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Student Journalists raise concerns over restrictive media laws

by Bustop TV News

Student journalists studying at Christian College of Southern Africa (CCOSA) recently expressed their discontent with the stringent media laws in Zimbabwe, which significantly impede access to information.

The students argued that these laws, particularly the Cyber and Data Protection Act, create a challenging environment for the media industry to flourish.

The dissatisfaction was voiced during a workshop organized by the Media Institute of Southern Africa (MISA) at CCOSA, which aimed to address the restrictive media laws prevalent in the country.

One of the students, who preferred to remain anonymous, lamented the impact of the restrictive laws on their handling of information, highlighting the severity of penalties imposed by the new data protection law.

“Zimbabwe’s new data protection law imposes strict penalties for non-compliance and breaches by data handlers, which makes us hesitant to handle certain information, particularly information related to government officials,” the student explained.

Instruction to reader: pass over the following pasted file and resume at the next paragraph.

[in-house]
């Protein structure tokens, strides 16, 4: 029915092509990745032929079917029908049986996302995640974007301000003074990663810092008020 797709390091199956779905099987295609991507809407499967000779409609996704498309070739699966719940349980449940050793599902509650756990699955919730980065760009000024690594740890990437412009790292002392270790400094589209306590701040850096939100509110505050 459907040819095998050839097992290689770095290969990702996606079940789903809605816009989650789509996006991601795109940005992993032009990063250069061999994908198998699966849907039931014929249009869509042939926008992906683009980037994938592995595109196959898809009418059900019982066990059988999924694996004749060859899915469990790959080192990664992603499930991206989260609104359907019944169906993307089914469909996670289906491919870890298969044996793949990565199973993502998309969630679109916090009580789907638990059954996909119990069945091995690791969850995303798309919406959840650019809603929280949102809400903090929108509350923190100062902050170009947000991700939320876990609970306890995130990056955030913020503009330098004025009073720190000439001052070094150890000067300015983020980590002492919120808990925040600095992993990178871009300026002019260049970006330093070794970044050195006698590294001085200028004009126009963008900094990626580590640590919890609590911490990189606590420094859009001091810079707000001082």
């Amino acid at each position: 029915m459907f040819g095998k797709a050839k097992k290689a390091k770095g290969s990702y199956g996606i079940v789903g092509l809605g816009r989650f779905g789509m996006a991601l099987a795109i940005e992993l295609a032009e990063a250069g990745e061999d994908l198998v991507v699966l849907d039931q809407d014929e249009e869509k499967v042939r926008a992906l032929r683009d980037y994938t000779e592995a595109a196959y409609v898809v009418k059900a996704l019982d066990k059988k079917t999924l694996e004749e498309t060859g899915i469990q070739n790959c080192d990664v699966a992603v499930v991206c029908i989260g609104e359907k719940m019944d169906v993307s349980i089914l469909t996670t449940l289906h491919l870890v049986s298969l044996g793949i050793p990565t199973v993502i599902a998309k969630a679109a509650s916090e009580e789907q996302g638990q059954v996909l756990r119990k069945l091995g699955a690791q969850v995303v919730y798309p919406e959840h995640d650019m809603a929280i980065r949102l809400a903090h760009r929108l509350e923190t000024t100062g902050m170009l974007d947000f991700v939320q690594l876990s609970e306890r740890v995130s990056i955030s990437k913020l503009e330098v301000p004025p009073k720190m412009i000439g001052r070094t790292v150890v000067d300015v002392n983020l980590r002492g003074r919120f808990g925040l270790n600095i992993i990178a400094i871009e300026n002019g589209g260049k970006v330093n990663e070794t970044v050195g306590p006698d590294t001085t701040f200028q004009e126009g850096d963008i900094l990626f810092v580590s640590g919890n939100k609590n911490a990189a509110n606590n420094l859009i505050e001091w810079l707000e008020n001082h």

The student further revealed that data controllers can be charged with offenses, facing fines, imprisonment, or both.

If found guilty of non-compliance, the student further said the courts can authorize the seizure and destruction of media or storage devices suspected of containing compromised data of individuals.

MISA Advocacy Officer, Marlvin Mkudu, echoed the same sentiments with the students, highlighting that the Cyber and Data Protection Act has the potential to restrict news gathering and hinder access to information.

According to MISA, the objective of the Act was to enhance data protection and instill confidence and trust in the secure use of information and communication technologies by data controllers, their representatives, and data subjects.

Additionally, the legislation also amended certain provisions within three other statutes: the Criminal Law (Codification and Reform Act), the Criminal Procedure and Evidence Act, and the Interception of Communications Act.

The Bill, initially named the Cybersecurity and Data Protection Bill, was gazetted in May 2020. It subsequently went through public hearings in July 2020.

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